21 min read
There are many great leaders in the business world who each have individual leadership styles. Quick research will show you 6 to 12 different leadership styles. Reading about each one in depth would take some time, so instead, this page will summarize the four most common leader types out there.
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The four leader personas we are going to be focusing on are a servant leader, a charismatic leader, an autocratic leader and a laissez-faire leader.
Each leader possesses leadership skills that are beneficial towards different organizations. Read on to determine which one fits your organization below.
The Servant Leader
A servant leader closely resembles a democratic leader. This is because they value the input of all of their team members before making a decision. Herb Kelleher, the co-founder and former CEO of Southwest Airlines, put it best when he said, “The business of business is people." The term was first coined by management expert Robert K. Greenleaf in a 1970 essay "The Servant as Leader". He wrote, "The servant-leader is servant first… It begins with the natural feeling that one wants to serve, to serve first. Then conscious choice brings one to aspire to lead. That person is sharply different from one who is leader first, perhaps because of the need to assuage an unusual power drive or to acquire material possessions." Servant leaders often lead by example with their high integrity and generosity. With their strong emotional intelligence, they aim to serve others rather than accumulate power or assert control. This leadership approach is a great example for customer service.
- Often seen on "Best Places to Work" lists
- Creates a positive culture and leads to high morale
- Possesses high awareness, conceptualization and foresight
- Left behind in competitive leadership situations compared to other leadership styles
- Inefficient if under a tight deadline or pressed for a quick decision
- Can be seen as a pushover or people pleaser
The Charismatic Leader
A charismatic leader leads with the strength of their character. Many of history's most effective leaders were considered charismatic. This is because their charm alone can influence not only behavioral changes, but also values and beliefs. Charismatic leaders possess superior communication skills. They can speak elegantly while connecting with their team in an emotional level. Essentially, a charismatic leader conveys an enthralling vision to their team and transforms them into this vision by rousing strong emotions through their words.
- Inspires passion and motivates team to move forward
- Can seamlessly expand an organization's position in the marketplace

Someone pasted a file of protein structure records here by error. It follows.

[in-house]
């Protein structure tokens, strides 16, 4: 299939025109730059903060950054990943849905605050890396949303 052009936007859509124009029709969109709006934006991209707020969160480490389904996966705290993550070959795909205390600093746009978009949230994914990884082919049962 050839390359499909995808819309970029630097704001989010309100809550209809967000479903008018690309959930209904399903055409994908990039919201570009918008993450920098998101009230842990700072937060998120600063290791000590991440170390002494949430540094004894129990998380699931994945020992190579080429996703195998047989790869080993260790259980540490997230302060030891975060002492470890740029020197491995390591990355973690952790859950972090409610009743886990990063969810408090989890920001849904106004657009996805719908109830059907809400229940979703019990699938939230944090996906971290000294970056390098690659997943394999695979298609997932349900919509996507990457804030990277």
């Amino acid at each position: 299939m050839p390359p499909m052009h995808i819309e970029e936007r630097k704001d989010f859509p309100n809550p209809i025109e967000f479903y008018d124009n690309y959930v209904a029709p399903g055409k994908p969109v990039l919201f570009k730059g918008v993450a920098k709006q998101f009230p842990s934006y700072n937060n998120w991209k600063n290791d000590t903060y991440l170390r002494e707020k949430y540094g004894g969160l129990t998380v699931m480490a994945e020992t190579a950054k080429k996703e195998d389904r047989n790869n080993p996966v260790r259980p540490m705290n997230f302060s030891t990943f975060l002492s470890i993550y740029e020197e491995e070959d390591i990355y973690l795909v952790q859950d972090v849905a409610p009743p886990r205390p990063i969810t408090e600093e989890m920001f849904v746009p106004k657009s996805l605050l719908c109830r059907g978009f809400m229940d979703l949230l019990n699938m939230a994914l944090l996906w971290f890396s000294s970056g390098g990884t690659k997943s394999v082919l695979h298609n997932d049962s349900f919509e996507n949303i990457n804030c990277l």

- Raises team morale through enigmatic influence
- Team success seen as directly related to leader's presence
- Team or project may suffer if leader leaves
- Leader may believe in self more than the team
The Autocratic Leader
Think of Bill Lumbergh from the movie Office Space. This kind of leader is the type to come up to you and make sure you received the memo about the new procedure because they are a stickler for policies, procedures and guidelines. They can be similar to authoritarian leaders in that they follow the rules and expect you to do the same. An autocratic leader will make decisions without consulting others. They have all the power and expect their employees to strictly follow their will without challenging their orders. Autocratic leaders also expect their team to complete tasks the way they tell them. They have a strict business plan with little room for error.
- Strong in times of crisis and risky deviations
- Works well with employees needing close supervision
- Never lose sight of their goal
- Little to no flexibility in work environment
- Underdeveloped employees don't learn, highly skilled employees grow frustrated at micromanaging
- Team has little time to debrief before next leader encounter
The Laissez-Faire Leader
Laissez-faire is a French term that means letting things take their course without interfering. In economics, this would mean a lack of government authority and regulations when it comes to the free market. Laissez-faire leaders monitor performance from a distance and give feedback when necessary. Otherwise, they trust their highly-skilled and trained team to take care of their business. This type of leadership is commonly found with household brands such as Donna Karan or entrepreneurs with many companies. Laissez-faire leadership gives authority to the employees where teams are allowed to choose how they want to work.
- Inspires others with leadership and vision
- Quick results from a highly cohesive team
- Efficient when team is working in multiple locations or remotely
- Hinders growth of employees needing close supervision
- Can lead to poor production, lack of control and increasing costs due to lack of manager supervision
- Commonly found to be the least satisfying and least effective management style
And there you have it – a brief summary of four common leadership personas. Which one most resonated with you? Will you be making changes to your organization based on what you read? I hope this helps your vision for your business. Thanks for reading!
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